The only reason that watching Miss Congeniality 2: Armed and Fabulous isn’t the worst way you could kill two hours right now is the fact that The Ring 2 is still playing. Otherwise, this seemingly interminable sequel would win that distinction in a walk.
What were the filmmakers thinking? I mean, what besides making a second trip to the barn to milk the $300 million cash cow that was Miss Congeniality? Now, I never saw the original, but I have to assume that it was better than this movie. I certainly hope that’s the case, because the sequel is a largely unfunny mess that wastes the considerable talents of Sandra Bullock.
And while I’d like to feel sorry for Bullock, she brought this one on herself: Just witness her producer credit — the one made up like a neon sign that appears to call her the “Sandra Bullock All You Can Eat Dessert Bar” (a concept I’ll let pass without comment).
The law of diminishing returns is a common affliction with sequels, but this sequel is afflicted by something more. The movie seems to be taking a proven concept and removing the elements that apparently worked, while expecting to obtain the same results.
Though I’m in the minority, I actually liked former Family Ties-writer Marc Lawrence’s last script for Bullock, Two Weeks Notice, since it produced a sure-footed souffle of a romantic comedy. Moreover, Lawrence directed that film and seemed to understand both the importance of chemistry between the leads and the things that make Bullock an appealing actress.
What went wrong here? Part of the problem is the shoddy, paceless direction by John Pasquin, another Family Ties alumnus, whose major theatrical credits consist of most of the collected works of Tim Allen. But as much as his direction harms the film, Lawrence’s script is the real banana skin under the feet of Miss Congeniality 2.
First of all, the whole set-up makes no sense. The movie opens with post-beauty contest Gracie Hart (Bullock) back in the fray, working undercover in an FBI sting operation — despite the fact that her mug is plastered all over the newspapers. When the sting goes wrong because she’s recognized, it comes as a surprise to everyone but the viewer.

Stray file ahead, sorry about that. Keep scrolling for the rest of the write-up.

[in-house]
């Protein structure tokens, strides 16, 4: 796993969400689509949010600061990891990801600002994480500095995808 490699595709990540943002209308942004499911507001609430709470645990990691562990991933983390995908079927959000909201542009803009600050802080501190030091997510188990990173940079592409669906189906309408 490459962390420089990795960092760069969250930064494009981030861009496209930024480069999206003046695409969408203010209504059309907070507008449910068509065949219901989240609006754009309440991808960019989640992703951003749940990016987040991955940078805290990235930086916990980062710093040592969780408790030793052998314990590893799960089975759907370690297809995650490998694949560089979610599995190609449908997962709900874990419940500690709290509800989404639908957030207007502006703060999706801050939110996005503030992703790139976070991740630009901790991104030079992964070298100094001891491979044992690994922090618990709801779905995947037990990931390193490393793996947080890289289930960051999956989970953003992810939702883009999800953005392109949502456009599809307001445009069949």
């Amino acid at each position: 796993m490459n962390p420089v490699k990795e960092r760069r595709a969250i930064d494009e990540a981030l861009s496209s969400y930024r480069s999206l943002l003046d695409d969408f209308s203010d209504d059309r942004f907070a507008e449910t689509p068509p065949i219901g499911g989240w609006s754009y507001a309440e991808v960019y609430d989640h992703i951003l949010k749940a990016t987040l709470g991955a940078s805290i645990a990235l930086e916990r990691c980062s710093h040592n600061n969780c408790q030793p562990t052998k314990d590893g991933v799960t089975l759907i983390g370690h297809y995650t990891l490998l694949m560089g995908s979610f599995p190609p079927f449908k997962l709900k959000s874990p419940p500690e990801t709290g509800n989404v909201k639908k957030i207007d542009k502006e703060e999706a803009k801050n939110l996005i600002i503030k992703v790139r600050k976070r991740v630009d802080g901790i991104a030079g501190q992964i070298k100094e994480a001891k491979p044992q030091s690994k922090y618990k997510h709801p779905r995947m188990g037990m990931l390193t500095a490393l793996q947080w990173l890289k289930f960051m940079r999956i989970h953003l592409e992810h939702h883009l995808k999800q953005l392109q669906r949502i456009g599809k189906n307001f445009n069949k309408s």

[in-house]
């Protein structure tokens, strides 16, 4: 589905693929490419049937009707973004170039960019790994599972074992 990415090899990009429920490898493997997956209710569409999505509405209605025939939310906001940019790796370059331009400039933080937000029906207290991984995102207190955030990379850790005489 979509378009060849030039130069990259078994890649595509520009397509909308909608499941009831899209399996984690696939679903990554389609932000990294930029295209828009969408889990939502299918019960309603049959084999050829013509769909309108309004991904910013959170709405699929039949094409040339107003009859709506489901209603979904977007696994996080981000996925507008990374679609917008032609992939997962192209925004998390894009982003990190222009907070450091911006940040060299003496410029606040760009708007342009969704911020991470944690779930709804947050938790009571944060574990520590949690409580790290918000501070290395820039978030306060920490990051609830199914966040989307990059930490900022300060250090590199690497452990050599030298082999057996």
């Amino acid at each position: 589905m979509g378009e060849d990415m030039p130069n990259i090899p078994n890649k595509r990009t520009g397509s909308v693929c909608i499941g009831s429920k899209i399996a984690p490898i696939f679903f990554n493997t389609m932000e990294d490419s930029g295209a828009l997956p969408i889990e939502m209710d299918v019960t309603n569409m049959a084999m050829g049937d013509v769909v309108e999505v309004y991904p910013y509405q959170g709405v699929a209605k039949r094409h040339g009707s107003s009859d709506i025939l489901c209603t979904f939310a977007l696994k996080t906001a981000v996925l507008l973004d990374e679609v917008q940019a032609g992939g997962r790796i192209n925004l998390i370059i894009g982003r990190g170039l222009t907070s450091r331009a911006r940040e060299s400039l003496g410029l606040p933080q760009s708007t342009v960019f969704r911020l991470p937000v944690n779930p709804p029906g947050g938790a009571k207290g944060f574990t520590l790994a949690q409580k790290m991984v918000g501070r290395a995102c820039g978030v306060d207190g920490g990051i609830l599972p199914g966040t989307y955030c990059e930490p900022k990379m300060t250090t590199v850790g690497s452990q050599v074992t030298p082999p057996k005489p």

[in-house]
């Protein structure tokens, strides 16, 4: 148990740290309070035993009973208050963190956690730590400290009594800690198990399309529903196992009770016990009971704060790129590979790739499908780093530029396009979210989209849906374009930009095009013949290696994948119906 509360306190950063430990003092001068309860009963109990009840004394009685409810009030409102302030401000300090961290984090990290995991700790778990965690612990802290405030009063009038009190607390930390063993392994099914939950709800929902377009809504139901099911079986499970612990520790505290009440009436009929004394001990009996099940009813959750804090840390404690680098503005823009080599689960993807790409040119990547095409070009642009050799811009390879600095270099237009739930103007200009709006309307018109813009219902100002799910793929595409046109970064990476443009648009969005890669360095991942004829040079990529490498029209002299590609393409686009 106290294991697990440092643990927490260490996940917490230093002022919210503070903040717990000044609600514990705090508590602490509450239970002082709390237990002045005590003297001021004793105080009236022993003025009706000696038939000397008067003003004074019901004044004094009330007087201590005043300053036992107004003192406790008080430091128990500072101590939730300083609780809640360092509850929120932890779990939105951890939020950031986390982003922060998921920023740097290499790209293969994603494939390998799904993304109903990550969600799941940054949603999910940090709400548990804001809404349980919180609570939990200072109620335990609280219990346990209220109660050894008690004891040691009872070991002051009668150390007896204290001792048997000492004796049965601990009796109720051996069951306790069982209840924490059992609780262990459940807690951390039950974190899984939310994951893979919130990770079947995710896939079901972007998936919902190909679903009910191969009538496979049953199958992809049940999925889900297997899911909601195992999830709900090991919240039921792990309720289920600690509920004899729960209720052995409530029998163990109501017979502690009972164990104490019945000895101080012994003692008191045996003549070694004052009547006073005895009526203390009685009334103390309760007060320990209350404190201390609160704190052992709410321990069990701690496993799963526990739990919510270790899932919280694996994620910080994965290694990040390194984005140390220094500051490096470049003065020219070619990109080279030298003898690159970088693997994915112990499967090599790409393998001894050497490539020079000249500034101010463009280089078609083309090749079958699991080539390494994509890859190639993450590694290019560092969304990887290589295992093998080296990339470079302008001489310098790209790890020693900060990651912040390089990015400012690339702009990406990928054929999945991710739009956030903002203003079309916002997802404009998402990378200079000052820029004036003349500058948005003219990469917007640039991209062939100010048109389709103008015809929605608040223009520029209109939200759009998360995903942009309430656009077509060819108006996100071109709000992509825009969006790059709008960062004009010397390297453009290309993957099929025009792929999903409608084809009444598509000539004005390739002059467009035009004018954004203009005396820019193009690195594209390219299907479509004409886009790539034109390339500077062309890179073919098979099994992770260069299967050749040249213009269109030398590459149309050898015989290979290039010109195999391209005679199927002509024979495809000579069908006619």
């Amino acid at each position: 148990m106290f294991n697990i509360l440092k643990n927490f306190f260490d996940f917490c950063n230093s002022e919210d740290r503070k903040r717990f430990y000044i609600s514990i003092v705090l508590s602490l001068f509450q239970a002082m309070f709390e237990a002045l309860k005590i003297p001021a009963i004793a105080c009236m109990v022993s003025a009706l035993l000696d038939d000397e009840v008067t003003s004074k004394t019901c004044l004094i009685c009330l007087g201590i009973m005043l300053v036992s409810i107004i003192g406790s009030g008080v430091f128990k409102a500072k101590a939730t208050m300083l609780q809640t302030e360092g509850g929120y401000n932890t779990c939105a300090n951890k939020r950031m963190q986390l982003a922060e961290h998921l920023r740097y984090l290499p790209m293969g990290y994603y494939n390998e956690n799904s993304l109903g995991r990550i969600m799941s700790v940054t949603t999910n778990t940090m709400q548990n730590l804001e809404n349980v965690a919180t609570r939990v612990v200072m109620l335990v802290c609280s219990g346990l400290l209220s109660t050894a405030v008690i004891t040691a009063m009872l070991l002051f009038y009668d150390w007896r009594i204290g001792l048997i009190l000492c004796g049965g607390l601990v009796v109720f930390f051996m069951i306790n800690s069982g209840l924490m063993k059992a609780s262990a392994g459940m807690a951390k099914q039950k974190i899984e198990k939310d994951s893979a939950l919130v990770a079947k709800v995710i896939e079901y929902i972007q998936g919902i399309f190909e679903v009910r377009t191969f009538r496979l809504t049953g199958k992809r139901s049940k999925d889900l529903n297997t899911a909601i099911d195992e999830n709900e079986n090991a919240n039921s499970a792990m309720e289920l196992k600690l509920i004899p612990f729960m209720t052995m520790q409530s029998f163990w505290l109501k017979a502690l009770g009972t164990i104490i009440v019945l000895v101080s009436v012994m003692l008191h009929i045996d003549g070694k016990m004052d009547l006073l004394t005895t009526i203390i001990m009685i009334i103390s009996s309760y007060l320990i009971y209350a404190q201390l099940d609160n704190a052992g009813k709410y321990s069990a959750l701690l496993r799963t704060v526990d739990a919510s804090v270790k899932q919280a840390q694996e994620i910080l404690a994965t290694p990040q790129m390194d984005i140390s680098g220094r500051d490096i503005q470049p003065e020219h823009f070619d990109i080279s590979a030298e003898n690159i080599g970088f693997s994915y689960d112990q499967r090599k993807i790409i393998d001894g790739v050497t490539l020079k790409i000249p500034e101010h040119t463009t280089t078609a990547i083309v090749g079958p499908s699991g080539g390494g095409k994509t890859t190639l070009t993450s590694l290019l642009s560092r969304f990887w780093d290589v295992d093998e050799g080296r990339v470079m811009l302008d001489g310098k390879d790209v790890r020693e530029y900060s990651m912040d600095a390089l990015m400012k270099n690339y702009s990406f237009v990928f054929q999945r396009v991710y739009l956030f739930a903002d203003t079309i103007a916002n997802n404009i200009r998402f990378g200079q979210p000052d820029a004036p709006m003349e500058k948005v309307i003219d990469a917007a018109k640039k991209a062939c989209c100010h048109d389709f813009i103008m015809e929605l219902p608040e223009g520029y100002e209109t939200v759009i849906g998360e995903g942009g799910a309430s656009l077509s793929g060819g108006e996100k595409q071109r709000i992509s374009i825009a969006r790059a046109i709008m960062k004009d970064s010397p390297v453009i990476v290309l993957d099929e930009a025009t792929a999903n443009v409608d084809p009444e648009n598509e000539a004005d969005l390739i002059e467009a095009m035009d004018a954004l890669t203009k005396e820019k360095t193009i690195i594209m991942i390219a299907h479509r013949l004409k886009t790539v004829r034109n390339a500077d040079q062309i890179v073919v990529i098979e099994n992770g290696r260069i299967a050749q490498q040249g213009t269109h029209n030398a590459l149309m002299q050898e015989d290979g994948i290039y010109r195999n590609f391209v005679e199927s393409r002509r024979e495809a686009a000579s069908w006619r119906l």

OK, so realism isn’t the order of the day, but neither, it turns out, are the basics of romantic comedy. Gracie’s boyfriend from the first film summarily dumps her without so much as a guest appearance. (Does Benjamin Bratt command so much money that the filmmakers couldn’t even afford his disembodied voice on the phone?) The breakup might have been workable if the film offered a replacement boyfriend, but all Gracie gets in the way of compensation is a stereotypical gay fashion expert (Diedrich Bader, Napoleon Dynamite) and a chip-on-the-shoulder sidekick bearing the improbable name of cult-movie director Sam Fuller (Regina King, Ray).
Indeed, for a movie aimed at the romantic-comedy crowd, Miss Congeniality 2 is the soul of anti-romance. The only relationship in the film turns out to be one in which one partner is cheating on the other in order to advance her career!
Worse, the movie suffers from Legally Blonde 2 syndrome. In other words, the main character has to forget everything she learned in the first film so she can learn it all over again in the second. But instead of turning back into an air-head so she can get smart again, Gracie has forgotten even the simplest things she learned about personal appearance and poise so she can … you get the idea.
What this leaves us with is an unwieldy plot and a lot of bickering — followed by odd-couple bonding — between Gracie and Sam.
Moreover, the plot can’t settle on its own motives. First, the dimwit kidnappers seem to have focused on how much the beauty pageant folks will cough up to retrieve Miss USA, Cheryl Frasier (Heather Burns from the first film), only to have it turn out that she was less the object of their snatch than pageant host Stan Fields (William Shatner).
All of this could be forgiven if the movie was funny, or even if it just wasn’t so damned dull. There are occasional humorous bits — mostly when the film allows Bullock to indulge in unselfconscious physical comedy (as when she’s in her own guise but still encumbered by her fake “old lady” breasts from a previous disguise). A few of the exchanges of dialogue are amusing, but rarely more than that, apart from Shatner’s classic outburst, “There’s a cannon in my porthole!”
Mostly, the film just marks time as it slowly makes its way to a decidedly undersized big moment — a drag show that aims for Priscilla, Queen of the Desert heights but comes nearer the depths of Connie and Carla. The absurdly unthrilling finale attempts to eke suspense out of placing Gracie in supposed mortal peril, but it’s a misfire all down the line. Rated PG-13 for sex-related humor.
— reviewed by Ken Hanke